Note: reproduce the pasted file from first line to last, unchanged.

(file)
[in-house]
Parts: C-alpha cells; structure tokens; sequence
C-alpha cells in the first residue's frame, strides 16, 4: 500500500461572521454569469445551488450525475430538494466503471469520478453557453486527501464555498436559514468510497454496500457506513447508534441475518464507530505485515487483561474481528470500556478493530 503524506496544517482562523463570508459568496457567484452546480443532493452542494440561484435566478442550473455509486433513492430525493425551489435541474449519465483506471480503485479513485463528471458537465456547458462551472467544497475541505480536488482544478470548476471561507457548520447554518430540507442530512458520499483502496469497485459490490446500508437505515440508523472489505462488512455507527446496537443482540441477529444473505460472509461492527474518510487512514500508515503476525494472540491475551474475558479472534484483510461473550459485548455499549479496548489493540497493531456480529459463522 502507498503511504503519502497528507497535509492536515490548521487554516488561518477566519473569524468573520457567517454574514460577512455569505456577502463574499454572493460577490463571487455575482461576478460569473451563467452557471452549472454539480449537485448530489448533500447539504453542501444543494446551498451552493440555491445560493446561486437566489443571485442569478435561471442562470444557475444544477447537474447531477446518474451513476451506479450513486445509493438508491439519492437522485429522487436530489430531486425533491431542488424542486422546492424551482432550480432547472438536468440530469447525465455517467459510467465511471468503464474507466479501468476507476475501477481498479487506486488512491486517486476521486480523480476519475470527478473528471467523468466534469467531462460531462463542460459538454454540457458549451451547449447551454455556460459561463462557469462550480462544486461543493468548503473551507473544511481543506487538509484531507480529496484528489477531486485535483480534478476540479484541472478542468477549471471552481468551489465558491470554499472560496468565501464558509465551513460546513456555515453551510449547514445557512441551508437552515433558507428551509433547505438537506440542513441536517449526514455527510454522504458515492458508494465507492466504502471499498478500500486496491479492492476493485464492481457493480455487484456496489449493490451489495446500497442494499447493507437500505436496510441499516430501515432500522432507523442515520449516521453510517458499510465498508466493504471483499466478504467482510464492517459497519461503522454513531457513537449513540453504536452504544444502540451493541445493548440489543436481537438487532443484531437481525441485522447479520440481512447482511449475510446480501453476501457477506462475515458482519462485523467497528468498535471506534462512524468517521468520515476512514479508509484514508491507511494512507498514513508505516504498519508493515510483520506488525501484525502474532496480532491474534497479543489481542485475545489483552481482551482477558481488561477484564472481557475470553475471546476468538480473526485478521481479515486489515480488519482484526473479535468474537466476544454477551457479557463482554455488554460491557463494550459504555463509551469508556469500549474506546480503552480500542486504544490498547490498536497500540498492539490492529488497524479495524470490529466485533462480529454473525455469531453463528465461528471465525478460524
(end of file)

[in-house]
Parts: C-alpha cells; structure tokens; sequence
C-alpha cells in the first residue's frame, strides 16, 4: 500500500461572521454569469445551488450525475430538494466503471469520478453557453486527501464555498436559514468510497454496500457506513447508534441475518464507530505485515487483561474481528470500556478493530 503524506496544517482562523463570508459568496457567484452546480443532493452542494440561484435566478442550473455509486433513492430525493425551489435541474449519465483506471480503485479513485463528471458537465456547458462551472467544497475541505480536488482544478470548476471561507457548520447554518430540507442530512458520499483502496469497485459490490446500508437505515440508523472489505462488512455507527446496537443482540441477529444473505460472509461492527474518510487512514500508515503476525494472540491475551474475558479472534484483510461473550459485548455499549479496548489493540497493531456480529459463522 502507498503511504503519502497528507497535509492536515490548521487554516488561518477566519473569524468573520457567517454574514460577512455569505456577502463574499454572493460577490463571487455575482461576478460569473451563467452557471452549472454539480449537485448530489448533500447539504453542501444543494446551498451552493440555491445560493446561486437566489443571485442569478435561471442562470444557475444544477447537474447531477446518474451513476451506479450513486445509493438508491439519492437522485429522487436530489430531486425533491431542488424542486422546492424551482432550480432547472438536468440530469447525465455517467459510467465511471468503464474507466479501468476507476475501477481498479487506486488512491486517486476521486480523480476519475470527478473528471467523468466534469467531462460531462463542460459538454454540457458549451451547449447551454455556460459561463462557469462550480462544486461543493468548503473551507473544511481543506487538509484531507480529496484528489477531486485535483480534478476540479484541472478542468477549471471552481468551489465558491470554499472560496468565501464558509465551513460546513456555515453551510449547514445557512441551508437552515433558507428551509433547505438537506440542513441536517449526514455527510454522504458515492458508494465507492466504502471499498478500500486496491479492492476493485464492481457493480455487484456496489449493490451489495446500497442494499447493507437500505436496510441499516430501515432500522432507523442515520449516521453510517458499510465498508466493504471483499466478504467482510464492517459497519461503522454513531457513537449513540453504536452504544444502540451493541445493548440489543436481537438487532443484531437481525441485522447479520440481512447482511449475510446480501453476501457477506462475515458482519462485523467497528468498535471506534462512524468517521468520515476512514479508509484514508491507511494512507498514513508505516504498519508493515510483520506488525501484525502474532496480532491474534497479543489481542485475545489483552481482551482477558481488561477484564472481557475470553475471546476468538480473526485478521481479515486489515480488519482484526473479535468474537466476544454477551457479557463482554455488554460491557463494550459504555463509551469508556469500549474506546480503552480500542486504544490498547490498536497500540498492539490492529488497524479495524470490529466485533462480529454473525455469531453463528465461528471465525478460524